The Journal of Arthroplasty, Volume 34, Issue 7, 1523 - 1530

Is Routine Urinary Screening Indicated Prior To Elective Total Joint Arthroplasty? A Systematic Review and Meta-Analysis

Ricardo J.G. Sousa, Miguel A. Abreu, Marjan Wouthuyzen-Bakker, Alex V. Soriano
Hip Knee


Prosthetic joint infection (PJI) is a serious complication after total joint arthroplasty, and prevention is of great importance. The genitourinary tract is a potential source of bacterial seeding and one that can be easily managed. Despite little supportive evidence, routine urine screening and subsequent treatment before elective surgery in patients without symptoms has found its way into clinical practice in many countries. This systematic review and meta-analysis aims to ascertain whether asymptomatic bacteriuria (ASB) is a risk factor for PJI and if so, whether preoperative antibiotic treatment is effective in reducing its risk.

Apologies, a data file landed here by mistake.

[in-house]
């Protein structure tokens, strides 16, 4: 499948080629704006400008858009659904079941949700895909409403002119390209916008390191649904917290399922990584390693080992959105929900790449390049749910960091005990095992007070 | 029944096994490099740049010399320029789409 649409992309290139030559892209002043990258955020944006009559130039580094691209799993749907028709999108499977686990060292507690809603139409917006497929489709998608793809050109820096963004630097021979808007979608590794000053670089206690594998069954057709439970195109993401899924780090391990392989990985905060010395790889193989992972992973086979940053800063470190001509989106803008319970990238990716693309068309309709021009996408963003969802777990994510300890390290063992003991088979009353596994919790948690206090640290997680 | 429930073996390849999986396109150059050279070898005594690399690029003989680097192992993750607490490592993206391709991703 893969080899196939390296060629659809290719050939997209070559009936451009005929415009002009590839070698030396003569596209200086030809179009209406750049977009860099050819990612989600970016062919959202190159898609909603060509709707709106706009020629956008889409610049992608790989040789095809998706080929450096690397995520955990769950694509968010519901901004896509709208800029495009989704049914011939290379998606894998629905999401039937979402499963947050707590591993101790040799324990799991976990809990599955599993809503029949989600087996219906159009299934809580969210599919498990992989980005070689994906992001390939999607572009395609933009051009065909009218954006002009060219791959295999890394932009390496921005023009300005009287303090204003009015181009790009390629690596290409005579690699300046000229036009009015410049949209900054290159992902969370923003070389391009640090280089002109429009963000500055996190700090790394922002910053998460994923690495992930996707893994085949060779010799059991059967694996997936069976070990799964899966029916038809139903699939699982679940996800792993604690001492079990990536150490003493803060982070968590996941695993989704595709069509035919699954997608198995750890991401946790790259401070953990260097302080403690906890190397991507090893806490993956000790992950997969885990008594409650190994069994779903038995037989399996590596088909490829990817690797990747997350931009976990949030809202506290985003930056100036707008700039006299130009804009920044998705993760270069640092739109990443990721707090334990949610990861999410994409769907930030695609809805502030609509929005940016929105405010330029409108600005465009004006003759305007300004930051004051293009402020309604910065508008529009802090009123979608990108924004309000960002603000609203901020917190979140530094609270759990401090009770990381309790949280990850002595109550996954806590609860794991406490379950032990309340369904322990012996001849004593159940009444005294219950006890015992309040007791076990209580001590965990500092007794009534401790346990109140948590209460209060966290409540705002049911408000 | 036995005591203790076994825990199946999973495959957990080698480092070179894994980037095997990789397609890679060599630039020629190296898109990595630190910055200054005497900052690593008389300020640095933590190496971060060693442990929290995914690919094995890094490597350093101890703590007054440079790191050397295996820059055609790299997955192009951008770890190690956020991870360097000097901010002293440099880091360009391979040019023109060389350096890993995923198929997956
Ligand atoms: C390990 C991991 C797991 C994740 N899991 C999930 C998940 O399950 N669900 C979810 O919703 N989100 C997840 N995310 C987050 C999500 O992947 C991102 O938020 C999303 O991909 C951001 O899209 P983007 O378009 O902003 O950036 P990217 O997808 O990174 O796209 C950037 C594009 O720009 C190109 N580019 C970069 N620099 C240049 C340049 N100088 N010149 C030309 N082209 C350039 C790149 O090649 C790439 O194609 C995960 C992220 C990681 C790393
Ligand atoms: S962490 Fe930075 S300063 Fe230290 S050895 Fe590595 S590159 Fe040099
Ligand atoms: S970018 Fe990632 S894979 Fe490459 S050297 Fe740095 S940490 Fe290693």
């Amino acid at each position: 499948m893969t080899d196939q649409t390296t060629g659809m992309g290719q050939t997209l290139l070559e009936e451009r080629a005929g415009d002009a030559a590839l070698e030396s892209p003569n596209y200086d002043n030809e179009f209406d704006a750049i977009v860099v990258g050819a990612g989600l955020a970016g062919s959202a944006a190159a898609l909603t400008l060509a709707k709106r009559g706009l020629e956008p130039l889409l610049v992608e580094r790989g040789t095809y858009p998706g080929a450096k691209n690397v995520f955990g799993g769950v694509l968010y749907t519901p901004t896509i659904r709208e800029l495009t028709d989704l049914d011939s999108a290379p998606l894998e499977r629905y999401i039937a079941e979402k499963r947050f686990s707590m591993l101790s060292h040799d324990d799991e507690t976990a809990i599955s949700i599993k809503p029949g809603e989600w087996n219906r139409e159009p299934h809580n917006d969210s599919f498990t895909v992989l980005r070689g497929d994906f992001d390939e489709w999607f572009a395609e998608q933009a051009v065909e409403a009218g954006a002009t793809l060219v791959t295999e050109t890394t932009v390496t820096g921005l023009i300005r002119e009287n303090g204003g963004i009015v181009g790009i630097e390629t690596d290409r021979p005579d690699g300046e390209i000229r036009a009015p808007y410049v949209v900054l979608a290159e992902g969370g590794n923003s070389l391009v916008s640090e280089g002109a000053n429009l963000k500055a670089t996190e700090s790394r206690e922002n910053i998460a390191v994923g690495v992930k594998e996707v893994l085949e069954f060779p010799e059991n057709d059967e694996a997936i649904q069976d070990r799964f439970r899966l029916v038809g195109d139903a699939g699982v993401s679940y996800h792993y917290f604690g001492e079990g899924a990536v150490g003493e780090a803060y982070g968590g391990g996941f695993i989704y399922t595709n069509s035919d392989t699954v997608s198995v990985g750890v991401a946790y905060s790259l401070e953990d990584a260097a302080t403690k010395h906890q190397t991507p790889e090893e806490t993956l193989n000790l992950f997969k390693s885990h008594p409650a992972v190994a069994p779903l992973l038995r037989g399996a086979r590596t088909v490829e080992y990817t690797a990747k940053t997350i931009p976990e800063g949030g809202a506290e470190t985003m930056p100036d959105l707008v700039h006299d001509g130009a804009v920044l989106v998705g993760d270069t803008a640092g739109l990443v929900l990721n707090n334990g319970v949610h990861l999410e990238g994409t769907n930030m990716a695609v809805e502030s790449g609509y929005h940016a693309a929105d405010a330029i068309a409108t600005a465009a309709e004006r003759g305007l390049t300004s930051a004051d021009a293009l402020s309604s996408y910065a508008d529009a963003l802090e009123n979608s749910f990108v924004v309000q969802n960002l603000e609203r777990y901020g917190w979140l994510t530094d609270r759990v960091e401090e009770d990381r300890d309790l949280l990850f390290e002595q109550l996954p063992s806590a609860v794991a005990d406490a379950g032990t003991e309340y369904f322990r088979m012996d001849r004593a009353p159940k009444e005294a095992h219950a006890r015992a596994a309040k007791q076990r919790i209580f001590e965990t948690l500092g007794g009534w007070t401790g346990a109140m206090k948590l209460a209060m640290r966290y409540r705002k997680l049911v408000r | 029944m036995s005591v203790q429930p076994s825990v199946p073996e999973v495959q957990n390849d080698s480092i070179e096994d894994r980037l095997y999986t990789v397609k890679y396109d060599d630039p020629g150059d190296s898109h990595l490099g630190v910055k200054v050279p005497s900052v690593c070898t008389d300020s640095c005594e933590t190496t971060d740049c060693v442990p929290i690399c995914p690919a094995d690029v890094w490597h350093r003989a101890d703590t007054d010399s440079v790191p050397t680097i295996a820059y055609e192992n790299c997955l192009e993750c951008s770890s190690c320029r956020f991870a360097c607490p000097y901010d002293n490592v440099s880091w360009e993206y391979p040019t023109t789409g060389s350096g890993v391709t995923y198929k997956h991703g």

PubMed, Ovid Medline, and Cochrane databases were searched using a systematic strategy. Selection of papers was exclusive to include only those which offered information about PJI rate specifically in patients with or without asymptomatic abnormal urinalysis or bacteriuria and/or information on whether ASB patients were preoperatively treated with antibiotics or not to be included in the analysis.


Six-hundred sixty-three papers were screened, and 10 papers were ultimately included (28,588 patients). Results show an increased risk of developing PJI among ASB patients (odds ratio = 3.64, 95% confidence interval = 1.40-9.42). However, most PJI microorganisms are unrelated to those previously found in the urine and preoperative antibiotic therapy does not influence PJI risk (odds ratio = 0.98, 95% confidence interval = 0.39-2.44).


Routine urinary screening prior to elective total joint arthroplasty and treatment of asymptomatic patients is not recommended.

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